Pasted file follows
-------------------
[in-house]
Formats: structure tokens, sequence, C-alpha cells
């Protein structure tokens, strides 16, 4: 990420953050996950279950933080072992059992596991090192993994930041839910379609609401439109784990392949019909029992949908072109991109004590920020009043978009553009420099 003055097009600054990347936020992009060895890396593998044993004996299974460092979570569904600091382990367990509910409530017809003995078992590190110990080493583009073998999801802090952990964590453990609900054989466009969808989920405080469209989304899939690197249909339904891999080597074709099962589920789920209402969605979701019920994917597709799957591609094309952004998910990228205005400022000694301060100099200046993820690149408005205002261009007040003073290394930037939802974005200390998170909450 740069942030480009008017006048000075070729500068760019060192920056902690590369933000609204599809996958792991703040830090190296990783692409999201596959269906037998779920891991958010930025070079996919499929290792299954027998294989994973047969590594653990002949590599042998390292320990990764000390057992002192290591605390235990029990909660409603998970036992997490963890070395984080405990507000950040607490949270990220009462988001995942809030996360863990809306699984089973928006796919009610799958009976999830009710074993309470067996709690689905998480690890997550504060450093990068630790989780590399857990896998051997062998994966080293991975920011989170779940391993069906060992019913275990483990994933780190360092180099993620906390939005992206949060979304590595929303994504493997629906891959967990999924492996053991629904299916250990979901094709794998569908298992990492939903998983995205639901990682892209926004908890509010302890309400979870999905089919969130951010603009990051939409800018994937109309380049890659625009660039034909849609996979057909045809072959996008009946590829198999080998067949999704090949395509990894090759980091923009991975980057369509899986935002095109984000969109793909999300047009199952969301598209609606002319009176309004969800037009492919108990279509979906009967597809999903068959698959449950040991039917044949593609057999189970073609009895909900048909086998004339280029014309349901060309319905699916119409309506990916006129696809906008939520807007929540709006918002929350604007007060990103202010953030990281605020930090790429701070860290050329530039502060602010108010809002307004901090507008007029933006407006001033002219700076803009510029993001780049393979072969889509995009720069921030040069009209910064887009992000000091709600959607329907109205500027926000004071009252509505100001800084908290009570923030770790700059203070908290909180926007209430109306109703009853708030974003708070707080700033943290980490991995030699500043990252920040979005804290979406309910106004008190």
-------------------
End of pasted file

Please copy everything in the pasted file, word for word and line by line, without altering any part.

[in-house]
Formats: structure tokens, sequence, C-alpha cells
């Protein structure tokens, strides 16, 4: 990420953050996950279950933080072992059992596991090192993994930041839910379609609401439109784990392949019909029992949908072109991109004590920020009043978009553009420099 003055097009600054990347936020992009060895890396593998044993004996299974460092979570569904600091382990367990509910409530017809003995078992590190110990080493583009073998999801802090952990964590453990609900054989466009969808989920405080469209989304899939690197249909339904891999080597074709099962589920789920209402969605979701019920994917597709799957591609094309952004998910990228205005400022000694301060100099200046993820690149408005205002261009007040003073290394930037939802974005200390998170909450 740069942030480009008017006048000075070729500068760019060192920056902690590369933000609204599809996958792991703040830090190296990783692409999201596959269906037998779920891991958010930025070079996919499929290792299954027998294989994973047969590594653990002949590599042998390292320990990764000390057992002192290591605390235990029990909660409603998970036992997490963890070395984080405990507000950040607490949270990220009462988001995942809030996360863990809306699984089973928006796919009610799958009976999830009710074993309470067996709690689905998480690890997550504060450093990068630790989780590399857990896998051997062998994966080293991975920011989170779940391993069906060992019913275990483990994933780190360092180099993620906390939005992206949060979304590595929303994504493997629906891959967990999924492996053991629904299916250990979901094709794998569908298992990492939903998983995205639901990682892209926004908890509010302890309400979870999905089919969130951010603009990051939409800018994937109309380049890659625009660039034909849609996979057909045809072959996008009946590829198999080998067949999704090949395509990894090759980091923009991975980057369509899986935002095109984000969109793909999300047009199952969301598209609606002319009176309004969800037009492919108990279509979906009967597809999903068959698959449950040991039917044949593609057999189970073609009895909900048909086998004339280029014309349901060309319905699916119409309506990916006129696809906008939520807007929540709006918002929350604007007060990103202010953030990281605020930090790429701070860290050329530039502060602010108010809002307004901090507008007029933006407006001033002219700076803009510029993001780049393979072969889509995009720069921030040069009209910064887009992000000091709600959607329907109205500027926000004071009252509505100001800084908290009570923030770790700059203070908290909180926007209430109306109703009853708030974003708070707080700033943290980490991995030699500043990252920040979005804290979406309910106004008190």